cooking12 money saving tips cooking


Here are our top 12 money saving tips. If you’ve got any other good money saving tips that we haven’t mentioned why not email us us and let us know.
1 Meal planning
Meal planning is the best way to reduce your grocery bill. Okay I would say that, but really it is. Our meal plans are designed to eliminate waste, help you budget accurately, and help you work with recipes that don’t ask you to buy expensive ingredients when you don’t want to.
2 Shopping list
Make a shopping list every time you go food shopping and stick to the list. Without a list knowing when you have week’s worth of meals is guess work, and you’ll most likely buy more than you need to feel sure you’ve got all that you need. Without a shopping list you’re going to look for buying inspiration in the supermarket aisles and you’ll no doubt find yourself loading up with pricey products that are easy to picture as finished meals instead of with the inexpensive basic ingredients you need to cook straightforward tasty meals. Our meal plans automatically generate a shopping list (which you can add any items you want to before you print it).
3 Switch to cheaper brands
Be adventurous and try cheaper brands. You might surprise yourself, finding that, like lots of consumers in blind taste tests, you can’t taste the difference between branded and unbranded products. You can save a lot of money by avoiding brand discrimination. Even Waitrose have brought out an ‘Essential’s range of products for their money conscious customers.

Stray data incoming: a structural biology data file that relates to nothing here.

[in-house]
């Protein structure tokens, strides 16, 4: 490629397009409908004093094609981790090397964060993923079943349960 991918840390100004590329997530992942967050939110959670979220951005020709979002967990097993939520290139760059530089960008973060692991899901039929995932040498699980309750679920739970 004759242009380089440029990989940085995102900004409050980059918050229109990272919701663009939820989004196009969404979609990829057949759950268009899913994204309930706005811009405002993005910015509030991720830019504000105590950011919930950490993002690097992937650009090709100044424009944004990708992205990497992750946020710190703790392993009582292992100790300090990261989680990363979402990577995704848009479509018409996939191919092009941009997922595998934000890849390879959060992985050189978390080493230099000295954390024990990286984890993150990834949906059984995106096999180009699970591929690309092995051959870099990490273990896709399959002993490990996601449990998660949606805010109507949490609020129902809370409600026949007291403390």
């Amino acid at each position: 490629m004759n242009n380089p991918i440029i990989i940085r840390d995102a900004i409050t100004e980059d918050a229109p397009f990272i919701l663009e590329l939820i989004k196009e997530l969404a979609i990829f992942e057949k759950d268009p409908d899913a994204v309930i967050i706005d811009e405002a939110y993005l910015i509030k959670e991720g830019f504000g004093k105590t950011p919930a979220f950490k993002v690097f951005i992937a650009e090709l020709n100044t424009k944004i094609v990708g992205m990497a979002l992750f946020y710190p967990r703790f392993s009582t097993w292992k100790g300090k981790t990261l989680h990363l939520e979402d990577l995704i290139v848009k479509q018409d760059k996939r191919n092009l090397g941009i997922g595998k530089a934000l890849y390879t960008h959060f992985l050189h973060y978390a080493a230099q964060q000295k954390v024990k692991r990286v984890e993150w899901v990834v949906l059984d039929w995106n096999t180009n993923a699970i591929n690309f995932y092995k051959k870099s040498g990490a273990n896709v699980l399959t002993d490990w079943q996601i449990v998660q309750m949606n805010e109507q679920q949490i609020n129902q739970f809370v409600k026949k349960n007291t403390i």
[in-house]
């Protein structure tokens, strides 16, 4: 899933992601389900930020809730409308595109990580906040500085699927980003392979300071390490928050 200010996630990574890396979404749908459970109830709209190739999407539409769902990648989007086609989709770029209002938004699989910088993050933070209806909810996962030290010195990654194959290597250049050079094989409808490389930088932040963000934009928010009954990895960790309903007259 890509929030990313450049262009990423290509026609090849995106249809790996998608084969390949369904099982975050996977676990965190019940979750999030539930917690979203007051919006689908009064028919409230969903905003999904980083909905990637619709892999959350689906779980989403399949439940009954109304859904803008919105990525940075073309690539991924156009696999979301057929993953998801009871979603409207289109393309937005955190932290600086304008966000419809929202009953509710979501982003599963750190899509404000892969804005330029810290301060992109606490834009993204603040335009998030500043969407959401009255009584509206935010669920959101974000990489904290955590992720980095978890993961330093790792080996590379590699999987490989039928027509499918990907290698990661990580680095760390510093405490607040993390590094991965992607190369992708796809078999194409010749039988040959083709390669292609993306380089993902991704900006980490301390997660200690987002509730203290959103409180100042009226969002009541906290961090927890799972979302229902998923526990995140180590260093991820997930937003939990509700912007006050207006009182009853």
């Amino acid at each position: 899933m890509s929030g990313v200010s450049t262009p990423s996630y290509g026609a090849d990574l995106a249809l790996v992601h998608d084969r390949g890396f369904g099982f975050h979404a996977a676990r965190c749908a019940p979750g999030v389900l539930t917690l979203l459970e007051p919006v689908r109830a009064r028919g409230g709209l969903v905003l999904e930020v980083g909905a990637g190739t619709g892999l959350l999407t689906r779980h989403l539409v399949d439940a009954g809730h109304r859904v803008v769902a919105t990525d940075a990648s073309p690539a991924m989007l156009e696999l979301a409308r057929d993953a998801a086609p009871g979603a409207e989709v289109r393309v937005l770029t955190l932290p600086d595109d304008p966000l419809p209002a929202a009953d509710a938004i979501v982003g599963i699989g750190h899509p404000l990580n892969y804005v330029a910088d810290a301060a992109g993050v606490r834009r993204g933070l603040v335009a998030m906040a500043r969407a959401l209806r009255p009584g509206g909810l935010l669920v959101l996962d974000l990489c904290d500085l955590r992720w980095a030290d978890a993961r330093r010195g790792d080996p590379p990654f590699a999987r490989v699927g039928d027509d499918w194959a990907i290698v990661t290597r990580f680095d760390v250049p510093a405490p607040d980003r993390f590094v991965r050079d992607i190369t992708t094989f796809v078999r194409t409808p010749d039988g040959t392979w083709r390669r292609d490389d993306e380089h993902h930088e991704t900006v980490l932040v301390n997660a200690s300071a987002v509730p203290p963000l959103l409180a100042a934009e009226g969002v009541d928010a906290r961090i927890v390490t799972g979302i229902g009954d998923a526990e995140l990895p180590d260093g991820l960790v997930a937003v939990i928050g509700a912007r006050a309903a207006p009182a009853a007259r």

4 Meat glorious meat
Meat is expensive. Delicious meals can be made from cheaper cuts of meat cooked in the right way. Stews, casseroles and cooking in the slow cooker are all good cooking methods that can be used to make the most of cheaper cuts of meat.
Pork is relatively inexpensive compared to other meats. So although it’s excluded from some diets on religious grounds, for a lot of people it’s a great way to keep grocery costs down. The shoulder or leg is cheaper than other joints of meat and they’re brilliant for roasting. Belly pork is often overlooked because of its high fat to meat ratio, but it’s a really tender, tasty cut.
Bacon was a life saver in my student days. It’s really versatile and if you are creative there are lots you can do with it whether it’s smoked or unsmoked. Sausages, another vital student staple, are also a very versatile ingredient. With sausages being so cheap relatively speaking, people can often actually afford very good quality sausages without breaking the bank.
Offal isn’t so awful. Offal includes liver and kidney, which might not be many people’s first choice cut, but they are packed full of essential vitamins and minerals. As a child, my mum used liver in soups and stir-fries and I just loved the taste of liver dipped in soy sauce! (Not for everyone I admit.)
Beef can be expensive if you go for sirloin fillets, topside and silverside roasting joints. There’s more value for money in cuts like the shin or leg/shank, chuck and brisket and ground mince. Cheap cuts of beef are tough and the best way to cook them is stewing for a long period of time so the meat becomes tender and succulent.
Minced beef, lamb, pork and turkey are best if they are lean meet. They are very versatile and can be used in all sorts of dishes.
Lamb has a really distinct flavour and is very tasty but quite expensive. It’s the kind of meat you buy if you want to spoil yourself or impress guests. Lamb joints with bones are the most economical such as lamb shanks, which is ideal for stewing, braising and casseroling.
Chicken is probably the most popular meat because of its lighter texture and flavour. Buying a whole chicken or the joint portions is often very cost effective. It’s not uncommon that two people can have at least 3 nights meals from a whole chicken (e.g. roast the whole chicken and have the breasts the first night, then use the legs for making Spanish chicken and finally strip the remaining meat off the carcass to make a stir-fry and make chicken stock from the carcass).